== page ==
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Gamer Gamester

[web] bcrypt vs challenge

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Let's say I'm letting users log in over http (not https)...

I can use a challenge-response so that the passwords aren't sent as cleartext over the wire. However, this requires me to have the cleartext password stored on the server.

Or, I can hash the passwords on the server (probably with bcrypt), but this requires me to send the passwords as cleartext over the wire.

Which of these is preferable?

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You could still encrypt the password values in the database. Provided the key isn't stored in the database, this protects the passwords from SQL injection, the most common attack that results in mass password leaks. It obviously won't help if your application is compromised too.

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If your site loads over HTTP, not HTTPS, you have no guarantee (or rather the end-user has no guarantee), that some man-in-the-middle has not modified your Javascript code in the wire, and changed it to secretly send the password to their own server.

A HTTP-loaded site can't rely on its own Javascript code being delivered without malicious modifications.

Such modifications are easily achieved, for example, by the owners of a wifi access point who can route requests through a transparent proxy.

HTTPS does not JUST encrypt things. It also guards against the very real threat of man-in-the-middle attacks, and stops content being modified on the wire. There can be no real web security without this threat mitigated.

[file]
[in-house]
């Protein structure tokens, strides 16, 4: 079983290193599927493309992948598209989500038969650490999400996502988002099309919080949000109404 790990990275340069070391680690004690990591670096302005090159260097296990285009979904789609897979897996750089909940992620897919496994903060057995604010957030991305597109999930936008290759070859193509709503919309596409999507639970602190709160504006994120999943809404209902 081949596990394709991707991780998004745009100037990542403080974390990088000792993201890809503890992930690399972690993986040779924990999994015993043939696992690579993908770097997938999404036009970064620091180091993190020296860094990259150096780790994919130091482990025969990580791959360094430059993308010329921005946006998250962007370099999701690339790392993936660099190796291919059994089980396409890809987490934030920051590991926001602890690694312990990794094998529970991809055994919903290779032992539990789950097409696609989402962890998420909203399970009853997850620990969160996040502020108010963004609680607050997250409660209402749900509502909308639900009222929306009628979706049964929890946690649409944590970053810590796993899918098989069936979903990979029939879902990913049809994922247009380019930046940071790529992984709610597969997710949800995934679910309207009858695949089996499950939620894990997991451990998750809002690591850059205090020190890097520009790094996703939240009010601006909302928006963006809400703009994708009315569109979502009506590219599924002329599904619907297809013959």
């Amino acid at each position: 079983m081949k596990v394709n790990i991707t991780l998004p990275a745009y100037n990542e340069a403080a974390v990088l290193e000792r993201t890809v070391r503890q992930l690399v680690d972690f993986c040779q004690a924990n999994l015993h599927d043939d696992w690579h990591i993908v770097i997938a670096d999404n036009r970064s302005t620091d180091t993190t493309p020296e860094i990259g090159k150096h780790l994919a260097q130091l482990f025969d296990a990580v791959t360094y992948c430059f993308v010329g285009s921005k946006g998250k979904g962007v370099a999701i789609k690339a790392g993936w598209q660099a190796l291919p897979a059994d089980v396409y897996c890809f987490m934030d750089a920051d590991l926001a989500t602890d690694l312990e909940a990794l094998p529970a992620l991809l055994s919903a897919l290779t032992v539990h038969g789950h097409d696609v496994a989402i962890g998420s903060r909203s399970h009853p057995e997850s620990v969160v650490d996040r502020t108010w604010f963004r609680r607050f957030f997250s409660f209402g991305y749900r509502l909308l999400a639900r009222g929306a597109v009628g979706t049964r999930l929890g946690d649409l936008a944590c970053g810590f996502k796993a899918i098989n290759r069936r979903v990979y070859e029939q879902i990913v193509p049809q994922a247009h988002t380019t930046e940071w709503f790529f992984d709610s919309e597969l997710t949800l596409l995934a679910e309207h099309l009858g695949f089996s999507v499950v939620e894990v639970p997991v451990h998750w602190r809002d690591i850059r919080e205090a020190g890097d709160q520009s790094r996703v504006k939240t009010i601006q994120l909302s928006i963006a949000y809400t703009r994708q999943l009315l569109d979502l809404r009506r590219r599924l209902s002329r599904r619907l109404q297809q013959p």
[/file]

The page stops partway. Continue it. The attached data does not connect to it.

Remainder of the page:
Just use HTTPS, anything else is worthless.

If you MUST use HTTP, you may as well use plaintext passwords (or encrypt them using rot13, for all the good it would do).

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Thanks for the advice. Yeah, all my research in the past day or so has led to the same conclusion: I'm switching to HTTPS. Really, all websites should....
I had been reluctant to do so as my site's security needs aren't that high (yet, at least), and I'd always felt Certificate Authorities were a bit of a racket.

My research confirmed that CAs are "[url="http://www.youtube.com/watch?v=Z7Wl2FW2TcA"]mostly worthless[/url]", but it seems we're stuck with them at the moment. I also learned that you can get free basic certificates authorized from [url="http://www.startssl.com/"]StartSSL[/url] (if your need is simply to stop the browser from freaking out innocents with scary warnings). Yes, StartSSL was hacked earlier this year, but I don't really have faith in any of the CAs, so might as well save on the cost (unless someone here knows better on the matter!).

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